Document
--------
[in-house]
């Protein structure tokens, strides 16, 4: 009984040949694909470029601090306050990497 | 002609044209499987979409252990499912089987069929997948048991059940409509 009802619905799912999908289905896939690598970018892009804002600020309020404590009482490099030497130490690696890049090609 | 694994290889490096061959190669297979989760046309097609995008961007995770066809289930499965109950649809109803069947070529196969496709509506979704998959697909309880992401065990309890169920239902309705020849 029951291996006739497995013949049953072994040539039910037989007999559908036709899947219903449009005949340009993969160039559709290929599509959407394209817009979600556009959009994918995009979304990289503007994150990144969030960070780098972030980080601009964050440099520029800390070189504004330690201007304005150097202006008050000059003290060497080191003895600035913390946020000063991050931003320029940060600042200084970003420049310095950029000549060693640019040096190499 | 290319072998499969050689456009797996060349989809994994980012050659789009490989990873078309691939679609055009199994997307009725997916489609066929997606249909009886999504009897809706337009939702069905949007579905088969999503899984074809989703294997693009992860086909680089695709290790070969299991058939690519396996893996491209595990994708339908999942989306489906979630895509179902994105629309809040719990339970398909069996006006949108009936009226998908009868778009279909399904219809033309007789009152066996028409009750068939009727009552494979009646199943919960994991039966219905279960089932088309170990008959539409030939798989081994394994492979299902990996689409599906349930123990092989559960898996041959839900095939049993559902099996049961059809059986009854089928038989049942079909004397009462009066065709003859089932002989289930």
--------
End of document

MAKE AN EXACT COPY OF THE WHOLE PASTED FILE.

[in-house]
């Protein structure tokens, strides 16, 4: 009984040949694909470029601090306050990497 | 002609044209499987979409252990499912089987069929997948048991059940409509 009802619905799912999908289905896939690598970018892009804002600020309020404590009482490099030497130490690696890049090609 | 694994290889490096061959190669297979989760046309097609995008961007995770066809289930499965109950649809109803069947070529196969496709509506979704998959697909309880992401065990309890169920239902309705020849 029951291996006739497995013949049953072994040539039910037989007999559908036709899947219903449009005949340009993969160039559709290929599509959407394209817009979600556009959009994918995009979304990289503007994150990144969030960070780098972030980080601009964050440099520029800390070189504004330690201007304005150097202006008050000059003290060497080191003895600035913390946020000063991050931003320029940060600042200084970003420049310095950029000549060693640019040096190499 | 290319072998499969050689456009797996060349989809994994980012050659789009490989990873078309691939679609055009199994997307009725997916489609066929997606249909009886999504009897809706337009939702069905949007579905088969999503899984074809989703294997693009992860086909680089695709290790070969299991058939690519396996893996491209595990994708339908999942989306489906979630895509179902994105629309809040719990339970398909069996006006949108009936009226998908009868778009279909399904219809033309007789009152066996028409009750068939009727009552494979009646199943919960994991039966219905279960089932088309170990008959539409030939798989081994394994492979299902990996689409599906349930123990092989559960898996041959839900095939049993559902099996049961059809059986009854089928038989049942079909004397009462009066065709003859089932002989289930």